Iran’s Political Scene Is Sketchy For Cartoonists
Filed by KOSU News in World News.
April 28, 2013
Iranian newspapers are rife with cartoons. They’re a tradition and play a big role voicing criticism of the authoritarian regime.
Increasingly, though, Iranian cartoonists have been imprisoned, received death threats, or gone into exile because of their work.
Omid Memarian was a journalist in Iran. Arrested in 2004 for his writing, he was taken to prison, tortured and forced into a confession of guilt on national television. He fled the country to continue to work as a journalist in the United States.
Now he’s edited a book published by the International Campaign for Human Rights in Iran. Sketches of Iran: A Glimpse from the Front Lines of Human Rights consists of 40 essays of political persecution paired with political cartoons from artists inside and outside of the country.
Memarian joined weekends on All Things Considered host Jacki Lyden to talk about the role of political cartoons in his home country.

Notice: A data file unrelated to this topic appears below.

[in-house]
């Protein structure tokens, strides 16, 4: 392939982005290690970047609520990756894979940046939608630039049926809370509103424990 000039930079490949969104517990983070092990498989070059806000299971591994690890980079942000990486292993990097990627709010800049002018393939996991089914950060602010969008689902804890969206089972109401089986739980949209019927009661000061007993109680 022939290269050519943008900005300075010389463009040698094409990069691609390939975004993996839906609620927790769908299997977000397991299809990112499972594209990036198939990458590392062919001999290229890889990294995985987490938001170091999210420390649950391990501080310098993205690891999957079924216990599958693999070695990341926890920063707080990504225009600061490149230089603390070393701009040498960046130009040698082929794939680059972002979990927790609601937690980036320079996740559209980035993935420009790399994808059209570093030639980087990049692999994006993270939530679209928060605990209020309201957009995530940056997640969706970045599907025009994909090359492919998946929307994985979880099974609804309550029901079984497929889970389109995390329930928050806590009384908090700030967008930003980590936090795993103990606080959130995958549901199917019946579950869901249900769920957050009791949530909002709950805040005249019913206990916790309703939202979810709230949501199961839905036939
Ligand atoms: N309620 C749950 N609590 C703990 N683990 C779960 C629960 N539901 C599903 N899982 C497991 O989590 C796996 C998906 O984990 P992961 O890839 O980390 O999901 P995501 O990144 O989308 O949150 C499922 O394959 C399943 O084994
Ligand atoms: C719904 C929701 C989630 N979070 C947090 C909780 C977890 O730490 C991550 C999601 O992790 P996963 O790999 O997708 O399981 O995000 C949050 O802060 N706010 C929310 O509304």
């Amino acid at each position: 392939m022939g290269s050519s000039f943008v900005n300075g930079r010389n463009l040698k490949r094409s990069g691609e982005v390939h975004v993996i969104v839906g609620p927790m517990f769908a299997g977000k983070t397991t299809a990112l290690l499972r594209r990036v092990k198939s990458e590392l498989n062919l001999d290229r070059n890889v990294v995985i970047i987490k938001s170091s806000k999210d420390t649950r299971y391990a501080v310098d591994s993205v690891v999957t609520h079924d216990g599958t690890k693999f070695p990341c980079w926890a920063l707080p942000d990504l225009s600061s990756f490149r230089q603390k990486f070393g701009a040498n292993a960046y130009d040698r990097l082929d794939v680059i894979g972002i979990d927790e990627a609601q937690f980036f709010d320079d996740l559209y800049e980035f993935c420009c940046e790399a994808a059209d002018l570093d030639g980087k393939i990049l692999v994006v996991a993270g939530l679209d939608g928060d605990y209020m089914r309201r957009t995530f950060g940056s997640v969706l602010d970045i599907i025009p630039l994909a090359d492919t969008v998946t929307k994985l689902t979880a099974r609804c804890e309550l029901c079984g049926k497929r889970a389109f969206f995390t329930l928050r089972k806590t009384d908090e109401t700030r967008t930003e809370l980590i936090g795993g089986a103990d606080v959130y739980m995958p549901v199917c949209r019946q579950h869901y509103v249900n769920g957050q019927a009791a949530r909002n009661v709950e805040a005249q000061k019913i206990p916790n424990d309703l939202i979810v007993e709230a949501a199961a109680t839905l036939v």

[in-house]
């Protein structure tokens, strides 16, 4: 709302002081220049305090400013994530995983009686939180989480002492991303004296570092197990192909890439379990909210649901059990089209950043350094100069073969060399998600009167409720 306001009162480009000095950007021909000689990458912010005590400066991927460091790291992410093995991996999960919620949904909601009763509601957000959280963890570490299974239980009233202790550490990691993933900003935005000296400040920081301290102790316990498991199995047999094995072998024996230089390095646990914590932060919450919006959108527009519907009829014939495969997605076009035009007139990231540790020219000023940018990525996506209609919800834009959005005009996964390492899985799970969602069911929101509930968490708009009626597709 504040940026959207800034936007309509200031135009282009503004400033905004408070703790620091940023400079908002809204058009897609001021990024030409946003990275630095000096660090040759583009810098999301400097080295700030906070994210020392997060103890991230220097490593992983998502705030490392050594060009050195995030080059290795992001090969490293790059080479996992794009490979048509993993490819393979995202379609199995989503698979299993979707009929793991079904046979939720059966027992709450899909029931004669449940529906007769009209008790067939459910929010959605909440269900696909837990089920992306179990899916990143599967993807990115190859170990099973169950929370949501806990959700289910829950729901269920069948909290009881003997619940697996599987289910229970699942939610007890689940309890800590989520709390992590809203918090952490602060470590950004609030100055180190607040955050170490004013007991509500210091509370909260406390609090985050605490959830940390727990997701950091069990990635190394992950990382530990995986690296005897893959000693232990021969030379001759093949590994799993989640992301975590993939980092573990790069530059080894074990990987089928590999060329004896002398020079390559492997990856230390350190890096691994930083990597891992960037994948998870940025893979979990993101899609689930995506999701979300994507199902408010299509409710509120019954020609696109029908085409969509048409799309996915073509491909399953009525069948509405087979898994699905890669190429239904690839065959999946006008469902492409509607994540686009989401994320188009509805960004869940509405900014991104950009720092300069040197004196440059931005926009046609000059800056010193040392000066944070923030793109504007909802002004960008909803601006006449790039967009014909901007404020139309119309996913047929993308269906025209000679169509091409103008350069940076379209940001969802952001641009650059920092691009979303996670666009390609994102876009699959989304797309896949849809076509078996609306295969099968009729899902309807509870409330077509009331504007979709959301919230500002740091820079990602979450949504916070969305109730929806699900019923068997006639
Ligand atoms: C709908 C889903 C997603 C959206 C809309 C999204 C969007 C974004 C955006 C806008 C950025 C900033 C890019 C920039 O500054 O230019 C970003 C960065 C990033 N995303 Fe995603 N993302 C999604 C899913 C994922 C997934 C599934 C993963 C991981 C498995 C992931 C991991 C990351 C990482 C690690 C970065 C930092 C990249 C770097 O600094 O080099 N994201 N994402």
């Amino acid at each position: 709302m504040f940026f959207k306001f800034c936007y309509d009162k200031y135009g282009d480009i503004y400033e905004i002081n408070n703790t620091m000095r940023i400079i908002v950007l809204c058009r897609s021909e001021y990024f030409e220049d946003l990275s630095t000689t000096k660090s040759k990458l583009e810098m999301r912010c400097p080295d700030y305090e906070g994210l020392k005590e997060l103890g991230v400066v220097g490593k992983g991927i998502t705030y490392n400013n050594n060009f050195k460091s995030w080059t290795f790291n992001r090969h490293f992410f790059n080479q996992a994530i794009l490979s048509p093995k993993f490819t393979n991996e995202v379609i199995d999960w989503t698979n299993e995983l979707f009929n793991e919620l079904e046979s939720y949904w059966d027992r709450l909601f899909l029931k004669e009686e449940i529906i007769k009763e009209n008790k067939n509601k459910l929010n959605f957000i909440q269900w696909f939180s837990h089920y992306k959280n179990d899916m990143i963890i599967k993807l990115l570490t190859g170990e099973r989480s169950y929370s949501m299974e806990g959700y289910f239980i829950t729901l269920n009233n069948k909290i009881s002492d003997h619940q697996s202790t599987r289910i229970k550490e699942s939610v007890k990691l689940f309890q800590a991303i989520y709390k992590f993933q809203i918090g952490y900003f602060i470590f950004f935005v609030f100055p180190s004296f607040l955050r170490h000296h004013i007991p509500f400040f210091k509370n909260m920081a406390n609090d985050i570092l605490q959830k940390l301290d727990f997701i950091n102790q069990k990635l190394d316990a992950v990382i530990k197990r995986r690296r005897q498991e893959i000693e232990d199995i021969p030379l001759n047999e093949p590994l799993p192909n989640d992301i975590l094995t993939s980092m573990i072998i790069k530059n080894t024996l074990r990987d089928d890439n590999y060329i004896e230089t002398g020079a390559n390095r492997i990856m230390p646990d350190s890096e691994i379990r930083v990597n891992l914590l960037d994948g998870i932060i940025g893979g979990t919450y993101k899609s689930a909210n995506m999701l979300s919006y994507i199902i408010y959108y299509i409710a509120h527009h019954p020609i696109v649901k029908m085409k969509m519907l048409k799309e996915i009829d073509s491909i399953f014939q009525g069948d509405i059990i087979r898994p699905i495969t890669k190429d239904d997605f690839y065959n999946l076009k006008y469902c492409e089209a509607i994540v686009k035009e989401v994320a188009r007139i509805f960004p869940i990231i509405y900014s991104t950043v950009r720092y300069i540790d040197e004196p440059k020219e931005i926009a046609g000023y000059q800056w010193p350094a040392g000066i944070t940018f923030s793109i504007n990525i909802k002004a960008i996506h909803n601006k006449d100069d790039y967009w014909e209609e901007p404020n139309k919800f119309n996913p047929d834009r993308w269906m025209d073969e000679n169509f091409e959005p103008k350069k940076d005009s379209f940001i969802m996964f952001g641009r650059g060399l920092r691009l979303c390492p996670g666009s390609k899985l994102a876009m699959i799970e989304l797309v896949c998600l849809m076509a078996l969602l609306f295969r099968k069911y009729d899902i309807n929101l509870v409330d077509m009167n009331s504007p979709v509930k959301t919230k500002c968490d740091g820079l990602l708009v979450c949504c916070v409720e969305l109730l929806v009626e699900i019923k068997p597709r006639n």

On the history of political cartoons in Iran
“It’s a tradition in the Iranian media that each magazine, each newspaper, has a political cartoon, a bunch of political cartons every single day … Newspapers basically fight to have the best cartoonists for their newspapers.”
On how cartoons reach a larger audience
“I can write something and my audience is limited, but people from different ages and different social economic classes, they can understand the meaning of a cartoon … So I think in many ways cartoons are the best way to tell people a story.”
On the life of a cartoonist in Iran
“Many cartoonists in Iran have been arrested for the cartoons that they have drawn for newspapers, and the reason is because the Iranian government knows the power and influence of political cartoons. And for that, many political cartoonists have tried to become ambiguous and communicate a message in a way that it makes it hard for the government to come after them … After the election [in 2009] we saw a intense crackdown against journalists, civil society activists, lawyers.” [Copyright 2013 NPR]